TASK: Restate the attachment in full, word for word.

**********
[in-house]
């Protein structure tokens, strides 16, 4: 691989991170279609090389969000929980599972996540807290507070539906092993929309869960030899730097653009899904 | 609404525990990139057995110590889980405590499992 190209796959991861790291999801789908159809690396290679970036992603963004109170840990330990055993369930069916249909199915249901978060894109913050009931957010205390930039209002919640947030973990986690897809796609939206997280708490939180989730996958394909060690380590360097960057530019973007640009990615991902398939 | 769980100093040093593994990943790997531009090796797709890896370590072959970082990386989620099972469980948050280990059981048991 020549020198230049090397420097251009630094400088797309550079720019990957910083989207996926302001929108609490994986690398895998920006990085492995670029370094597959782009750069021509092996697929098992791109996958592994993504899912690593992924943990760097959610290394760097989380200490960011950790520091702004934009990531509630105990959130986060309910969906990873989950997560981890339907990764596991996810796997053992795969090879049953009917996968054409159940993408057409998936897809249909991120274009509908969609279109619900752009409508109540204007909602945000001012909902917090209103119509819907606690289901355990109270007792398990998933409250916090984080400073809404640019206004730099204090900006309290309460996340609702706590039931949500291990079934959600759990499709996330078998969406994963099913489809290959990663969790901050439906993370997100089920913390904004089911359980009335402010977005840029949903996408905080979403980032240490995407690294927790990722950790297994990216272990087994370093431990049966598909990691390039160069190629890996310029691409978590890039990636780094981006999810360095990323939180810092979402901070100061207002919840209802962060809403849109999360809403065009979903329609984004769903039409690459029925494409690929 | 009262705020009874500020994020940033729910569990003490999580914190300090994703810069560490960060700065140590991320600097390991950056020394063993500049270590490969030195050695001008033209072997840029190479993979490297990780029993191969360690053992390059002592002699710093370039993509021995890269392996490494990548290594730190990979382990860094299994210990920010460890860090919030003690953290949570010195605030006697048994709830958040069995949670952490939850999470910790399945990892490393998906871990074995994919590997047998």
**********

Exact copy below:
[in-house]
């Protein structure tokens, strides 16, 4: 691989991170279609090389969000929980599972996540807290507070539906092993929309869960030899730097653009899904 | 609404525990990139057995110590889980405590499992 190209796959991861790291999801789908159809690396290679970036992603963004109170840990330990055993369930069916249909199915249901978060894109913050009931957010205390930039209002919640947030973990986690897809796609939206997280708490939180989730996958394909060690380590360097960057530019973007640009990615991902398939 | 769980100093040093593994990943790997531009090796797709890896370590072959970082990386989620099972469980948050280990059981048991 020549020198230049090397420097251009630094400088797309550079720019990957910083989207996926302001929108609490994986690398895998920006990085492995670029370094597959782009750069021509092996697929098992791109996958592994993504899912690593992924943990760097959610290394760097989380200490960011950790520091702004934009990531509630105990959130986060309910969906990873989950997560981890339907990764596991996810796997053992795969090879049953009917996968054409159940993408057409998936897809249909991120274009509908969609279109619900752009409508109540204007909602945000001012909902917090209103119509819907606690289901355990109270007792398990998933409250916090984080400073809404640019206004730099204090900006309290309460996340609702706590039931949500291990079934959600759990499709996330078998969406994963099913489809290959990663969790901050439906993370997100089920913390904004089911359980009335402010977005840029949903996408905080979403980032240490995407690294927790990722950790297994990216272990087994370093431990049966598909990691390039160069190629890996310029691409978590890039990636780094981006999810360095990323939180810092979402901070100061207002919840209802962060809403849109999360809403065009979903329609984004769903039409690459029925494409690929 | 009262705020009874500020994020940033729910569990003490999580914190300090994703810069560490960060700065140590991320600097390991950056020394063993500049270590490969030195050695001008033209072997840029190479993979490297990780029993191969360690053992390059002592002699710093370039993509021995890269392996490494990548290594730190990979382990860094299994210990920010460890860090919030003690953290949570010195605030006697048994709830958040069995949670952490939850999470910790399945990892490393998906871990074995994919590997047998």